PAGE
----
Copyright 2010 WECT. All rights reserved.

Article source: http://www.wect.com/Global/story.asp?S=13790567

Preserving sandy beach ecosystems – the way forward

March 4, 2009 by admin  
Filed under Featured, Protecting Habitats

European Commission DG ENV, Science for Environment Policy Environment News Alert Service
Special Issue 8, Sept 2008

European sandy beach.

The combined impacts of climate change and increasing population pressures on coastal areas for living and recreation have placed beach ecosystems under severe pressure. New research suggests efforts to preserve the biodiversity of sandy beach ecosystems should be undertaken within the framework of Integrated Coastal Management(1). The aim is to integrate the physical protection of coastlines with the conservation of threatened ecosystems.

As key recreational sites, sandy beaches are of prime social, cultural and economic importance and dominate the world’s coastlines. They also provide critical and irreplaceable ecosystem services and there is a growing recognition of the ecological value of beaches. However, current beach management is largely concerned with managing sand budgets and erosion, while ecological aspects are rarely considered.

Co-operation between beach managers and ecologists is therefore important, according to the researchers. They produced 50 ‘key statements’ summarising how essential features of sandy beach ecosystems function and are structured, which include defining the physical features of beaches, the functioning of beaches as ecosystems and incorporating the protection of beach ecosystems with wider management practices.

The researchers suggest that climate change will have a significant impact on the ecology of sandy beaches. It is
anticipated that climate change will affect the following:

  • Sea levels – Average sea levels have risen by 0.17 metres in the last century and there are more occurrences
    of damaging high seas during storms. Continued loss of beaches will severely impact on coastal habitats and
    communities.
  • Extreme weather events – It is likely that changes in cyclone and storm behaviour will produce higher and more
    powerful waves, increasing beach erosion.
  • Precipitation - the pattern of precipitation is changing with more incidences of floods and altered freshwater flow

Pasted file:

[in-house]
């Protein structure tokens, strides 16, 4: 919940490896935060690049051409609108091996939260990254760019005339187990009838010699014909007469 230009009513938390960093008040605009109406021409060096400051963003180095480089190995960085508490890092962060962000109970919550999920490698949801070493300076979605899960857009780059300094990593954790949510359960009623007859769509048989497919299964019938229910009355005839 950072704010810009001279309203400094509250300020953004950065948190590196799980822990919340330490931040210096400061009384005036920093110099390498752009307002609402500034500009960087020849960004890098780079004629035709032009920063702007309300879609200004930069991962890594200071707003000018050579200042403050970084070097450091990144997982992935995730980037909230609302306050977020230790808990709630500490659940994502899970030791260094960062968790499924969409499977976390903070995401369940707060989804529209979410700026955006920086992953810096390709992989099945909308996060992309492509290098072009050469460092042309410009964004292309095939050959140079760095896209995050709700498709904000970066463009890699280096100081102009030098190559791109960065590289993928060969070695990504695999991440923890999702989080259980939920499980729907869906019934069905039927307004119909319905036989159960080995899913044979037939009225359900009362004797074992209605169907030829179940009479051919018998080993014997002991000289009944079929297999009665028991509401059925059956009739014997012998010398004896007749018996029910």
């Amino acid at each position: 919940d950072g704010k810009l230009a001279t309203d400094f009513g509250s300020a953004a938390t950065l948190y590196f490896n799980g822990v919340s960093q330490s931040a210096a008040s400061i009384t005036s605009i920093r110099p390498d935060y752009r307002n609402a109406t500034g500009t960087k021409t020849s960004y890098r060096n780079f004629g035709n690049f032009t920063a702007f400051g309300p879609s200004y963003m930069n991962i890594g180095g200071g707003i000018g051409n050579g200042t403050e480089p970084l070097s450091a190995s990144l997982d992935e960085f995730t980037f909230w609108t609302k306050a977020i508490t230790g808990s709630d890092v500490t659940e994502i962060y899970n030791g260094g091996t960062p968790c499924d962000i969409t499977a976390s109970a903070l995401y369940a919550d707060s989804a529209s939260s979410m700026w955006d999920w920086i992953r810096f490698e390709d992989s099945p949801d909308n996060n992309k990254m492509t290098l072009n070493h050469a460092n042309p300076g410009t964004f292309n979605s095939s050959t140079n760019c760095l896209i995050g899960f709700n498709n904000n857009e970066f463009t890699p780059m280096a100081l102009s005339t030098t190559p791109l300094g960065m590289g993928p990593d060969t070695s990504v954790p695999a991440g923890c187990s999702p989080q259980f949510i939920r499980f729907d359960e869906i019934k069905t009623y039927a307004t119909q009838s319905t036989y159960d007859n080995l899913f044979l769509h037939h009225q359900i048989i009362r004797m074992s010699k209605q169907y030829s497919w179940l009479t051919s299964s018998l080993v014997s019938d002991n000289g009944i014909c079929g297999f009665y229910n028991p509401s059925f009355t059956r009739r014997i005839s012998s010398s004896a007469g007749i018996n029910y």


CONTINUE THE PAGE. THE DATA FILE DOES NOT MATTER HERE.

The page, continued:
to the oceans and this will affect the ecology of the beaches.
  • Changes in the ENSO (El-Niño-Southern Oscillation) events cause alterations to precipitation and this may
    affect beach ecosystems.
  • Within decades, acidification of the oceans will negatively affect marine organisms that need calcium carbonate to form shells, such as urchins and snails.


Four principles have been proposed by the researchers to integrate the ecological and physical aspects of management strategies for sandy beaches, which will help beach ecosystems withstand the pressures of climate change. It is suggested that ecologists, managers and policy makers work together at all levels of decision making in implementing effective and enduring strategies to conserve coastal ecosystems. There is also a need for further development of modelling techniques to study the impacts of climate change on beach ecology and to combine this with the effects that various management strategies will have on beach systems.

A further issue highlighted by the study are the special difficulties caused by tidal conditions for scientists trying to study beach organisms. The researchers have consequently produced a code of ‘best practice’ which contains 11 recommendations to help ecologists develop the most appropriate methods when collecting samples.

1. See http://ec.europa.eu/environment/iczm/ for information on Integrated Coastal Zone Management in Europe

Source: Schlacher, T.A., Schoeman, D.S., Dugan, J. et al. (2008). Sandy beach ecosystems: key features, sampling issues, management challenges and climate change impacts. Marine Ecology. 29(Suppl. 1): 70-90.
Contact: tschlach@usc.edu.au

The Sensual Beauty of the Beach

November 26, 2008 by admin  
Filed under Featured, Ocean Beauty

The beach is a wonderous place where the sheer beauty and sensuality of the environment can reclaim even the most harried minds.

It can take you to a time where there was only mankind and nature — No cell phones, work left undone, cluttered minds and desks, financial problems or job worries…just you and nature in a simple yet intense relationship. The beach can be that side of nature that soothes, stimulates, invigorates and heals. One day at the beach and you are rejuvenated for a time….it stays with you…and that is worth protecting.